Clear Fog Blog

Political musings from Warren E. Peterson

Archive for January, 2014

Let Someone Else Pay

Posted by Warren Peterson on January 28, 2014

In the Sunday, January 26, 2014 edition of the Seattle Times, we are treated to Pro and Con opinion pieces on a $15 minimum wage for Seattle. The Pro side saw the higher minimum as a means of closing the gap between low and high income earners; not an unexpected argument. (For one of the most cogent articles on income inequality see: David Brooks Column in the NY Times) It was on the Con side where a surprise occurred. The writer has a small business and makes the case that jumping Seattle’s minimum wage by over $5 an hour would add significantly to existing stresses on small business. One more increase on top of rising rents, utilities, employee benefits and completion from online merchants not to mention regulations (remember the City of Seattle imposed parking changes and mandated sick leave). The Con article noted that small businesses with less than 50 employees would be exempted, “But, if Fred Meyer, Home Depot and Starbucks are all paying $15 an hour, other businesses would be forced to follow suit if they want to compete for competent, capable employees.” Additionally, raising the minimum to $15 would force up wages for other workers. If all these costs cannot be offset by reducing labor or moving to a cheaper location, they would have to be passed on to customers. It would not be too long before these increased costs would flow into the general economy ($5 lattes anyone?) and the $15 minimum would be called too low. Off we’d go chasing our socialist tails once again.

Unfortunately, the Con plea veered hard left by proposing alternate ways of improving the lives of minimum wage earners by shifting taxes on small business to big corporations and wealthy people and implementing rent control. Every day there is another call for taxing the rich. As Margaret Thatcher said, “The problem with Socialism is eventually you run out of other people’s money.” As for rent control, do not some landlords qualify as owners of a small business? Also rent control has unintended consequences such as deferred maintenance, damping of new construction and landlords being forced to subsidize long time renters through below market rates.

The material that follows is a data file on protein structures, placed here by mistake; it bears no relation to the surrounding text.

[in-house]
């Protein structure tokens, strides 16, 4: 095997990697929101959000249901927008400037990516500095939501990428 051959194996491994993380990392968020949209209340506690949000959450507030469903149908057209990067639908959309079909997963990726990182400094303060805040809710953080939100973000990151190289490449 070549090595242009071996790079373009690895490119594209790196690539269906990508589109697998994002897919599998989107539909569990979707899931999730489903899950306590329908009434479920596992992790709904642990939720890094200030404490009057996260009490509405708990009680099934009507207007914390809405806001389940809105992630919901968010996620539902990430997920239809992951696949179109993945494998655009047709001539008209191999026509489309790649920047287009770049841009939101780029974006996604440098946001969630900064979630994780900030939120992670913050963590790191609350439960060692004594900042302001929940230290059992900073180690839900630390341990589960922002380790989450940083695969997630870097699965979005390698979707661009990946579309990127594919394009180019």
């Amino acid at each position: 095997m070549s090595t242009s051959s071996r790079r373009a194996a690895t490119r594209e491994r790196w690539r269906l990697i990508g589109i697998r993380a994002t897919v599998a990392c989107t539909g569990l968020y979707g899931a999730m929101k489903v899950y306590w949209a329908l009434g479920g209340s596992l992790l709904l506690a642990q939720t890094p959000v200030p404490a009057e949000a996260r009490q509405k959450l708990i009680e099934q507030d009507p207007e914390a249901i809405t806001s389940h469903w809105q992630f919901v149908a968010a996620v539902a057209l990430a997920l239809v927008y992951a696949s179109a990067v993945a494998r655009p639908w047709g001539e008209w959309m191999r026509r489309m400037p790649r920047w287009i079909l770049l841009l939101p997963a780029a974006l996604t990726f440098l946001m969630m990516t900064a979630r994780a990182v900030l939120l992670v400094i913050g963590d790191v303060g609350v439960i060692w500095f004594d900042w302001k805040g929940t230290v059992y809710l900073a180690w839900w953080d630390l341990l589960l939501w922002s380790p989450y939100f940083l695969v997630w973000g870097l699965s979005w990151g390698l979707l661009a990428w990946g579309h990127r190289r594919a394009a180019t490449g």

Before we tinker with our economic system by mandating wage and rent levels not supported by the market, we should concentrate on policies that encourage investment, job creation and education that produces graduates with skills commensurate with higher pay. These are harder to do than voting for a $15 minimum wage and limiting rent but they do offer a greater possibility of a permanent solution.

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A Proposal for Councilmember Sawant

Posted by Warren Peterson on January 24, 2014

Socialist Seattle City Councilmember Kshama Sawant is the new chair of the council’s Energy Committee. In a Seattle Times article on a proposed rate increase for Seattle City Light, Sawant outlined her agenda for the committee saying, “The committee in the coming months would examine issues including the situation of workers at City Light, executive salaries, and the relation between global financial markets and the rates people in Seattle pay.” While she’s at it, I’d like to propose another idea for consideration.It was offered to the council members in 2008 but none ever replied; all afraid to touch a Seattle sacred cow. However with socialist Sawant overseeing City Light maybe they should reconsider. In summary, I proposed selling Seattle City Light to a private company and using the proceeds to endow the Seattle Parks and Recreation Department. A privately owned utility would still be regulated and rate controlled but not by Sawant and the rest of the council subject to reelection grandstanding. Regulation and rates would be set by the Washington State Utilities Commission staffed by energy professionals. Endowing the Parks Department would remove a large part of the taxpayer funded city budget freeing up funds for other uses; maybe even a tax cut.

In today’s fragile economy, there should be no sacred cows. Every idea deserves consideration.

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